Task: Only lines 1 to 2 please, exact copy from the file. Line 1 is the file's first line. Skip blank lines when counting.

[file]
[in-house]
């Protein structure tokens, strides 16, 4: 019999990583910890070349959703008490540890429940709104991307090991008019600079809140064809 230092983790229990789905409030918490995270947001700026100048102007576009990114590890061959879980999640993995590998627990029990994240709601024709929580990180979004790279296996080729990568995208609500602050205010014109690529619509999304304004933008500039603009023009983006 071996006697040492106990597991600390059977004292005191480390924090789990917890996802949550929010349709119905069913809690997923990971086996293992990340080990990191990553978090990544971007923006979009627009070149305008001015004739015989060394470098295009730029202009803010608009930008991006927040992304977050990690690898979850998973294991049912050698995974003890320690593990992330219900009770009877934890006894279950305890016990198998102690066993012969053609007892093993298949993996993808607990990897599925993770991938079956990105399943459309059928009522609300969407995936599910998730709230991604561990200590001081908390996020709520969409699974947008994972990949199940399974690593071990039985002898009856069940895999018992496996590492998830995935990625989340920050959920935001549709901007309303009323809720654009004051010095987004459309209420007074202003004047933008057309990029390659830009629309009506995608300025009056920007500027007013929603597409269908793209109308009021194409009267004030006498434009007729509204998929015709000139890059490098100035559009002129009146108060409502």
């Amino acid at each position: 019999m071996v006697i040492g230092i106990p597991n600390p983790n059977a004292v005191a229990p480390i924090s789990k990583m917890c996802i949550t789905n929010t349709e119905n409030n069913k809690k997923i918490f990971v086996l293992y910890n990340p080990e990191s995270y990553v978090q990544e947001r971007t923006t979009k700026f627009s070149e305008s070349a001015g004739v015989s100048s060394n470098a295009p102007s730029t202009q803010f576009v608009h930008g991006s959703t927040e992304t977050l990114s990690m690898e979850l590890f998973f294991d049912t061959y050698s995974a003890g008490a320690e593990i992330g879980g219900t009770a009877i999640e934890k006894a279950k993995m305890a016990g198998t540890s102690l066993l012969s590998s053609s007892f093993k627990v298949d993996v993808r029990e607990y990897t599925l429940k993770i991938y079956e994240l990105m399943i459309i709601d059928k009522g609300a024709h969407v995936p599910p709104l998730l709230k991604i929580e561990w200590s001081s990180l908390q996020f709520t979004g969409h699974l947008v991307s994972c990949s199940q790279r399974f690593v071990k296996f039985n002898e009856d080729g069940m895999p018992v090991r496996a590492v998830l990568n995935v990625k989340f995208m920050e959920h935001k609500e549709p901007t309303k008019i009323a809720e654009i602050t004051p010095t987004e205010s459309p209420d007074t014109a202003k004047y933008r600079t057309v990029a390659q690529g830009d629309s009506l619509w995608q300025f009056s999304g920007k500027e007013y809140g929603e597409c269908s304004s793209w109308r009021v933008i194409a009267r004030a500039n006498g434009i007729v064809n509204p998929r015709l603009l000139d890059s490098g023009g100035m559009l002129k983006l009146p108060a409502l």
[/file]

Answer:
[in-house]
């Protein structure tokens, strides 16, 4: 019999990583910890070349959703008490540890429940709104991307090991008019600079809140064809 230092983790229990789905409030918490995270947001700026100048102007576009990114590890061959879980999640993995590998627990029990994240709601024709929580990180979004790279296996080729990568995208609500602050205010014109690529619509999304304004933008500039603009023009983006 071996006697040492106990597991600390059977004292005191480390924090789990917890996802949550929010349709119905069913809690997923990971086996293992990340080990990191990553978090990544971007923006979009627009070149305008001015004739015989060394470098295009730029202009803010608009930008991006927040992304977050990690690898979850998973294991049912050698995974003890320690593990992330219900009770009877934890006894279950305890016990198998102690066993012969053609007892093993298949993996993808607990990897599925993770991938079956990105399943459309059928009522609300969407995936599910998730709230991604561990200590001081908390996020709520969409699974947008994972990949199940399974690593071990039985002898009856069940895999018992496996590492998830995935990625989340920050959920935001549709901007309303009323809720654009004051010095987004459309209420007074202003004047933008057309990029390659830009629309009506995608300025009056920007500027007013929603597409269908793209109308009021194409009267004030006498434009007729509204998929015709000139890059490098100035559009002129009146108060409502």